It's not fair: now even kissing is bad for you
Tough times for teens with the news in the British Medical Journal that French kissing with lots of people is bad for your health.
Although the BMJ talks, rather like a wide-eyed maiden aunt, of 'intimate kissing' with 'multiple partners', the message is clear. Heavy snogging almost quadruples the risk of meningococcal disease.
Meningococcal disease is a bacterial form of meningitis. Bacteria, of course, can be transmitted from person to person. Meningococcal disease can kill and is particularly dangerous in adolescence. Throughout the 1990s, teens in both the US and UK have been going down with the disease in 'dramatically' increasing numbers although, says the BMJ, 'little is known about the risk factors' in adolescents.
The research team examined potential risk and protective factors in 15-19 year olds who had been admitted to hospital with meningococcal disease in six regions of England from January 1999 to June 2000. Each case was compared with a matched control. Blood samples and nose and throat swabs were taken and data on potential risk factors were gathered by confidential interview.
Intimate kissing with multiple partners, a history of preceding illness, and being a student conferred higher risk of disease, whereas recent attendance at a religious event (presumably there's not a lot of kissing at these) and — surprise, surprise - meningococcal vaccination were associated with lower risk.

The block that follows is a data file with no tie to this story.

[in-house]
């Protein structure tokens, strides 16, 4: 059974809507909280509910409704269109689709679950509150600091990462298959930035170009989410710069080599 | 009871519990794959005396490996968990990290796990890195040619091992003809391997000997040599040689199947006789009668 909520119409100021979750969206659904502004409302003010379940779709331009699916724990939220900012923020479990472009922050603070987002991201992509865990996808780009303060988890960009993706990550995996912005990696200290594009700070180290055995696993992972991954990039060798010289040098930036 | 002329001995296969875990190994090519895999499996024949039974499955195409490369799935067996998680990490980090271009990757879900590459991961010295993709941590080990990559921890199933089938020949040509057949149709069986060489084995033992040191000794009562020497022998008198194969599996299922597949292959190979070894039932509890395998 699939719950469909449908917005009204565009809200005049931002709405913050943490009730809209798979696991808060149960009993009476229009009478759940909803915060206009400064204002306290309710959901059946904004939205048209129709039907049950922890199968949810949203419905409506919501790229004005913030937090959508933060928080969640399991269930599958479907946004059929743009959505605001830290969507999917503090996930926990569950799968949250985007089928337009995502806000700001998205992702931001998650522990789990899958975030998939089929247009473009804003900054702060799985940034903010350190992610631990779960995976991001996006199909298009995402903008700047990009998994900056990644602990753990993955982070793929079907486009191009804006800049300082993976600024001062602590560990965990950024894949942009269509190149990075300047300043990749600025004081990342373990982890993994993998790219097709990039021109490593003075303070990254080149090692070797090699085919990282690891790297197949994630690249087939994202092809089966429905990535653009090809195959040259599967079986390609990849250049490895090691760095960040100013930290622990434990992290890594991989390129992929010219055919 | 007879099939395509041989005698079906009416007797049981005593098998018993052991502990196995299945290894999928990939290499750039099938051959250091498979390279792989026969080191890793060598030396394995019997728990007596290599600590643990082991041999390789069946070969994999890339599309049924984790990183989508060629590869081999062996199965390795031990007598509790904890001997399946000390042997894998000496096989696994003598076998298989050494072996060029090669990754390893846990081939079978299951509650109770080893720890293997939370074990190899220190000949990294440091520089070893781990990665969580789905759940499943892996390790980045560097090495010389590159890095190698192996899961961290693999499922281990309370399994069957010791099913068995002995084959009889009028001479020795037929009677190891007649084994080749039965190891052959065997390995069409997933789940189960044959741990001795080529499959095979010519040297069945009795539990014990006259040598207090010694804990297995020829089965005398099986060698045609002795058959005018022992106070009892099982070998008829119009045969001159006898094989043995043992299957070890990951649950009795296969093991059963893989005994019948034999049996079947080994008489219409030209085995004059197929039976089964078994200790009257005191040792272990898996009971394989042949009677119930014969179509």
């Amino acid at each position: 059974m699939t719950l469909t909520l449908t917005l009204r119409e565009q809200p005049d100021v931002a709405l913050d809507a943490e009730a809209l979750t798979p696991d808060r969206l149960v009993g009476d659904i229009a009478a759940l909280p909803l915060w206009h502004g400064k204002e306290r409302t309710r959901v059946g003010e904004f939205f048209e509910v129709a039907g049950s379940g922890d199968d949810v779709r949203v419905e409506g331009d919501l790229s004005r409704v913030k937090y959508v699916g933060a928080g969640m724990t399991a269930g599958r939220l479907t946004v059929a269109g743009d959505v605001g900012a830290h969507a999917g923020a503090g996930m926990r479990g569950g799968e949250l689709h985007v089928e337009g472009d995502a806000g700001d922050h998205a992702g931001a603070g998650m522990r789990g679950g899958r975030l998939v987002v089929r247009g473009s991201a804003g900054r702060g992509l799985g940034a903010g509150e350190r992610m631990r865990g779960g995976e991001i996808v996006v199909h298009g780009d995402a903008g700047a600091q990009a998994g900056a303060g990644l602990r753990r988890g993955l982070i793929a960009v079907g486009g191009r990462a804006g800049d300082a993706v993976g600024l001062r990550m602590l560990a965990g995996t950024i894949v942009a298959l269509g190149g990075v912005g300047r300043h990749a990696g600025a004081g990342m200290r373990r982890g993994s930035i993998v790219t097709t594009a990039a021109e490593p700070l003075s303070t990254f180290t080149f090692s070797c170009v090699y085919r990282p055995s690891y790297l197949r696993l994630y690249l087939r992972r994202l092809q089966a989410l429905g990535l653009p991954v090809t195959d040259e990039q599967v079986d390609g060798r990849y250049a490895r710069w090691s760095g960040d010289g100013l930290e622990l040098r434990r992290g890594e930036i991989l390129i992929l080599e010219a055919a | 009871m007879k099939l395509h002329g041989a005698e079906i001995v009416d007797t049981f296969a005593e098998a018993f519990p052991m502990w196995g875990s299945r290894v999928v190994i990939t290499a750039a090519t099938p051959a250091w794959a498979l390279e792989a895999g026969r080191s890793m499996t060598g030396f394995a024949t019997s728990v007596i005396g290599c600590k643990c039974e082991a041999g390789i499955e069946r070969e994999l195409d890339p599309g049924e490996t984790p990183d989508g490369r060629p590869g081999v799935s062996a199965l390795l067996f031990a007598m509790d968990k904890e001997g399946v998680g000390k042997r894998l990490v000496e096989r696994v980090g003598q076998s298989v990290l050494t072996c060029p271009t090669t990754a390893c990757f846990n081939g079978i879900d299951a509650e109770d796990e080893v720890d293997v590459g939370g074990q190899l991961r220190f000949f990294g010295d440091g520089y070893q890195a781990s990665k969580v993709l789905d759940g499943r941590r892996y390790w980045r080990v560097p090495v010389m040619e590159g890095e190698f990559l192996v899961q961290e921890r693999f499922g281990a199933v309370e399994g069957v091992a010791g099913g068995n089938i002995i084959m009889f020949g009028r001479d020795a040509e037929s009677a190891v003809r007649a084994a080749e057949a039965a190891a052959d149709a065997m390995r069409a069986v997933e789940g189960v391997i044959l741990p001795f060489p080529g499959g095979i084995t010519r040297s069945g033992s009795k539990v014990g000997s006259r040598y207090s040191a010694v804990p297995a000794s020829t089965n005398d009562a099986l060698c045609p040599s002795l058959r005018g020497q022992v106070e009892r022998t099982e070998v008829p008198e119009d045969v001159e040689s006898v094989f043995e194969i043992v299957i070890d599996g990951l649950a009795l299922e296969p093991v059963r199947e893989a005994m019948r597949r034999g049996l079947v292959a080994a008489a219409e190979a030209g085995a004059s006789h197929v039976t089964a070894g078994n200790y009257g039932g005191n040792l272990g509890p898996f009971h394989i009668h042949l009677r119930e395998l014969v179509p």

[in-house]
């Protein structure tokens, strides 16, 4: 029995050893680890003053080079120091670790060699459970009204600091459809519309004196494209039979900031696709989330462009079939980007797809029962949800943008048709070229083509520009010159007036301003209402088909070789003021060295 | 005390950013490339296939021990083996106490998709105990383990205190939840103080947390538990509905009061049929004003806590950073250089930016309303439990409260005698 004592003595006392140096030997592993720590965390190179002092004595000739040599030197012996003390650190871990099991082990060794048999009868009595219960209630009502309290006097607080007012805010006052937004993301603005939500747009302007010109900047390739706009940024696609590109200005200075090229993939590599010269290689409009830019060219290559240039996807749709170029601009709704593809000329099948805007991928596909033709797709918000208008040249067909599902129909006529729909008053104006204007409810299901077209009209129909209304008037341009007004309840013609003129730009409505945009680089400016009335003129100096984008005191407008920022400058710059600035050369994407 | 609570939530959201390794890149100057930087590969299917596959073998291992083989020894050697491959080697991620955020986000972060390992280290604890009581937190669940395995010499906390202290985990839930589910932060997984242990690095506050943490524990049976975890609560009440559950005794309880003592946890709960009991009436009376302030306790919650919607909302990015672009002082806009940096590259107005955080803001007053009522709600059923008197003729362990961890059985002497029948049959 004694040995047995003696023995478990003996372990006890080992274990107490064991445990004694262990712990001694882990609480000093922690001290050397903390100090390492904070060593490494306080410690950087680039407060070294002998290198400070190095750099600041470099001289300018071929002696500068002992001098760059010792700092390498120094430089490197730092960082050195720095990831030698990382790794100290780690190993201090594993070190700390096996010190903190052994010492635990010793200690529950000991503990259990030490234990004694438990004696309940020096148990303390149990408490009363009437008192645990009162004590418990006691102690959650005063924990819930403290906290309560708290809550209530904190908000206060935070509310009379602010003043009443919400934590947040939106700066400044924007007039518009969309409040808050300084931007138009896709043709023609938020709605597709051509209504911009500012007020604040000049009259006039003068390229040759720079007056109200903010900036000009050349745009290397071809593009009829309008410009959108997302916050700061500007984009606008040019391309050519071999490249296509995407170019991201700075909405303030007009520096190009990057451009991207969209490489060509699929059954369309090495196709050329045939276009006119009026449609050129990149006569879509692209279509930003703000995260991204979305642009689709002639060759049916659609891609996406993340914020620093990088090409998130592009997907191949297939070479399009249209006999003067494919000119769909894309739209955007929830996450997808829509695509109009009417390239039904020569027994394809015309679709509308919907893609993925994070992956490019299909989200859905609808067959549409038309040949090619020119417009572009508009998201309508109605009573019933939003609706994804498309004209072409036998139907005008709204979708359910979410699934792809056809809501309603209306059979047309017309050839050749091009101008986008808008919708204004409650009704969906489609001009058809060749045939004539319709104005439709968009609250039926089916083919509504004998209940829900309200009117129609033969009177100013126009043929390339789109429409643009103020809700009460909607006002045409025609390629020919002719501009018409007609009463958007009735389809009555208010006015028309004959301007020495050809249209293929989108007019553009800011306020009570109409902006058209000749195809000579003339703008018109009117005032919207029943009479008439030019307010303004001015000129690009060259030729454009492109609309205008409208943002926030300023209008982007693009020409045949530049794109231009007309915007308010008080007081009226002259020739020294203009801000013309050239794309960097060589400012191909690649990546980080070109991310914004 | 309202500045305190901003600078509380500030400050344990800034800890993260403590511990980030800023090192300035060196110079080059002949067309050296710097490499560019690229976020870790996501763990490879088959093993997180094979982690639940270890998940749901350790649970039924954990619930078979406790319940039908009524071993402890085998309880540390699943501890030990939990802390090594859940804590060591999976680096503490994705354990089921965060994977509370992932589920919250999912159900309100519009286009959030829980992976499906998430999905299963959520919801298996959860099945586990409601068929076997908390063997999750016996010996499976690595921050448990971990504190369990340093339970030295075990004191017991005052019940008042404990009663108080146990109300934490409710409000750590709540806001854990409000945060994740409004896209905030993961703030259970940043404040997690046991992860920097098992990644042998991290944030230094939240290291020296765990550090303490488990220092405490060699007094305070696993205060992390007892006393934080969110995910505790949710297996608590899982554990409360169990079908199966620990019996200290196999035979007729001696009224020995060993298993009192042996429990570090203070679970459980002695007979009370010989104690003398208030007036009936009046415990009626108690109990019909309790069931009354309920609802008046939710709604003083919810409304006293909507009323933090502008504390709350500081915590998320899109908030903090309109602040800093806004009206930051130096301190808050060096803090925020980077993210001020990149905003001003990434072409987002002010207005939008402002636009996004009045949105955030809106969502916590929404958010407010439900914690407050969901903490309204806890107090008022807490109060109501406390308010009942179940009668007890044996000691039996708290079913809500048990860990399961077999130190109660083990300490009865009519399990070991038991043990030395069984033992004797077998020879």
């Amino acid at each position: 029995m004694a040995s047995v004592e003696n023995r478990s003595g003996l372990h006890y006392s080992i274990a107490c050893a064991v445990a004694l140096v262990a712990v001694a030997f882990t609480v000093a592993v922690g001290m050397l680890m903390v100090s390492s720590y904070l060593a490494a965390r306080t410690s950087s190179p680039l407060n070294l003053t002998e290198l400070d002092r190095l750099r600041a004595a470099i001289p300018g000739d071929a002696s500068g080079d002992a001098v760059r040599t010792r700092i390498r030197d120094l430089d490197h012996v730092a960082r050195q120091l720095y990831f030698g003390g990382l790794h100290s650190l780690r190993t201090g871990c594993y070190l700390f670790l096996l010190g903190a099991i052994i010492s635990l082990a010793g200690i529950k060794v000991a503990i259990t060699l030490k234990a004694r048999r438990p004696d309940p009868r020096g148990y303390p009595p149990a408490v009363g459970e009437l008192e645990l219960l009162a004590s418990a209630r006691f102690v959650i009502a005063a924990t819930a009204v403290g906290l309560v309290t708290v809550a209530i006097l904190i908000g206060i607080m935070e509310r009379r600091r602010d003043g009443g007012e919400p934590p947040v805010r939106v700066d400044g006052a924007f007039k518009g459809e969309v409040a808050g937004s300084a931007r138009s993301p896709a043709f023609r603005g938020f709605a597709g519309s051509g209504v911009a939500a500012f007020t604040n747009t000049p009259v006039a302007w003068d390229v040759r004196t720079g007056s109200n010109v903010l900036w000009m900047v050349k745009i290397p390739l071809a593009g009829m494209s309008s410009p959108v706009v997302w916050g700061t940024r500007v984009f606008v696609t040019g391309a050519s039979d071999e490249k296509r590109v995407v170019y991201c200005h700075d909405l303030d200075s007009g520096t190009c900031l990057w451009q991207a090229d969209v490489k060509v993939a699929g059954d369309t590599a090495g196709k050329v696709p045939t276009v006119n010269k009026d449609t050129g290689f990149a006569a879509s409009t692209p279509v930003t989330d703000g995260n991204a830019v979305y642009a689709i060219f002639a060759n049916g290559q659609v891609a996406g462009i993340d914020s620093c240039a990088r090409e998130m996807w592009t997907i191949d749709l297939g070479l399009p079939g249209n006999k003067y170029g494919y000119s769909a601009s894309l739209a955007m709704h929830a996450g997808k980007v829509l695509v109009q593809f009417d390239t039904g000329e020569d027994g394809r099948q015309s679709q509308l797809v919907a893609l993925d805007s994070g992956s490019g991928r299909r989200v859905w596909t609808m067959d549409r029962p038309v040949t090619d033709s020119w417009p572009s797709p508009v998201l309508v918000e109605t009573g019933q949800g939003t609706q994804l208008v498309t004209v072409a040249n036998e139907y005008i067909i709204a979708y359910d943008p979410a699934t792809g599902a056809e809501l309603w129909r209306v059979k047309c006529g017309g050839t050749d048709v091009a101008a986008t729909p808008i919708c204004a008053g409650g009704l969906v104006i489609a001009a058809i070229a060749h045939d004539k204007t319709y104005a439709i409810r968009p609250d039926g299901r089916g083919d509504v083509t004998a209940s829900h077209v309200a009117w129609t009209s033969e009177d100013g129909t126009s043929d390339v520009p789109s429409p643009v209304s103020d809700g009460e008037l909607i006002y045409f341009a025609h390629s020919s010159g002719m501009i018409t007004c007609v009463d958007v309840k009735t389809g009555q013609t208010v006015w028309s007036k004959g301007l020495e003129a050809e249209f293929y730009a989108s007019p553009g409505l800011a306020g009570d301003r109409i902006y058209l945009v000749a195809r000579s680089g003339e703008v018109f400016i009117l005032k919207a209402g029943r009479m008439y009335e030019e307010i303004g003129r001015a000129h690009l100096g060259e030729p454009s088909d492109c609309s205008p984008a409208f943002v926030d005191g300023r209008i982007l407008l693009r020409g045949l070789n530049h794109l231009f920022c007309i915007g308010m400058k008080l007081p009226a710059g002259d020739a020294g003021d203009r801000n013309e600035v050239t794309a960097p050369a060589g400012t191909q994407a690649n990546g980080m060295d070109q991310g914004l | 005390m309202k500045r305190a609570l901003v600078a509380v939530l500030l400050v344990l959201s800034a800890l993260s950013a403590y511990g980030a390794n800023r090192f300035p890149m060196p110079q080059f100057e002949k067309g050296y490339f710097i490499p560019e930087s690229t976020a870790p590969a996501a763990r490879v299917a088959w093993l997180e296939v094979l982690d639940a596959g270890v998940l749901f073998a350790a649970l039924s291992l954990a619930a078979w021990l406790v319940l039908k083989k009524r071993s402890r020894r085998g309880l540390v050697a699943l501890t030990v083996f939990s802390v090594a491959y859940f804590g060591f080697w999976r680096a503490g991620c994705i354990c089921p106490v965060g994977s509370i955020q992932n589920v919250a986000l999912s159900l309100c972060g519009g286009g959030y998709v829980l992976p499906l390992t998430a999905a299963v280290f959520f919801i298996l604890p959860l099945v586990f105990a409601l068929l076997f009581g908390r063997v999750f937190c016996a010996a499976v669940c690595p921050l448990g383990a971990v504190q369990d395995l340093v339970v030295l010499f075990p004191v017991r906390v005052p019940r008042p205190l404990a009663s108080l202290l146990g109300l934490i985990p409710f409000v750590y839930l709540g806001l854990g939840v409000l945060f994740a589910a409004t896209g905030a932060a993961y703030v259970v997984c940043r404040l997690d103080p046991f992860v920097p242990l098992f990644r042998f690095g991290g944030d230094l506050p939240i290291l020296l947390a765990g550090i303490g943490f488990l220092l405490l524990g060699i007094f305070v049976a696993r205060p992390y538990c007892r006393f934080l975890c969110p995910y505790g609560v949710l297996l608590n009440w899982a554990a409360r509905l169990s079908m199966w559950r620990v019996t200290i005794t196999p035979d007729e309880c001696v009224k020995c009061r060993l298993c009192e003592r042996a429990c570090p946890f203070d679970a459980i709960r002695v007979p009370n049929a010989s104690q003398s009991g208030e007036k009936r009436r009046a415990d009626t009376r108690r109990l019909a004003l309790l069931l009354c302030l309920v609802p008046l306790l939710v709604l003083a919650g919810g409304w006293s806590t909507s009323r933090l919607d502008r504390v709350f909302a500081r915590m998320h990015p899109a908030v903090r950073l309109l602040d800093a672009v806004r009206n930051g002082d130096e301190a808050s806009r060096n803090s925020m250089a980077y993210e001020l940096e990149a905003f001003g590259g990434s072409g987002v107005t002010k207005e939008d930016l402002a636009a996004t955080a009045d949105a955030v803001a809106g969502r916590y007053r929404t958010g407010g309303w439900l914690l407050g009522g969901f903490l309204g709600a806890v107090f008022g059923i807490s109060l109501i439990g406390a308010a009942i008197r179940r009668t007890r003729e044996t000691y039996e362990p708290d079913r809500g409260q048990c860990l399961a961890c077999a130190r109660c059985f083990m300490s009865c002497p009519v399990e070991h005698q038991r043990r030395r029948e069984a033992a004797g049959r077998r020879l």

Of course, this doesn't mean that going to church on Sunday morning will eliminate the risks you took on Saturday night. These questions are guides to general lifestyle rather than causes of or cures for the bacteria.
Philip Kirby, Chief Executive, Meningitis Trust said: 'This research helps to highlight why students are the second most 'at risk' group for meningococcal disease. In the general population about 10% of people carry the meningococcal bacteria in the back of their throats, but in the student age group we know that this can increase to 30% due to their increased social interaction. The study reinforces the need for continued awareness. Knowing the signs and symptoms of meningitis can save lives.'
Linda Glennie of the Meningitis Research Foundation agreed. 'I don't expect teenagers to become nuns and monks for the duration of their university career, but I would encourage them to be aware of the symptoms.'
Common symptoms of Meningococcal disease:
- high temperature/fever
- sometimes cold hands and feet
- vomiting, perhaps diarrhoea
- severe headache
- joint and muscle pains, stomach cramps
- stiff neck
- dislike of bright lights
- feeling disorientated
The researchers concede that behaviour-based health promotion messages are likely to have little impact in reducing the risk of disease. The development of further effective meningococcal vaccines therefore remains a key public health priority, they conclude.
Page created on February 10th, 2006
Page updated on January 16th, 2010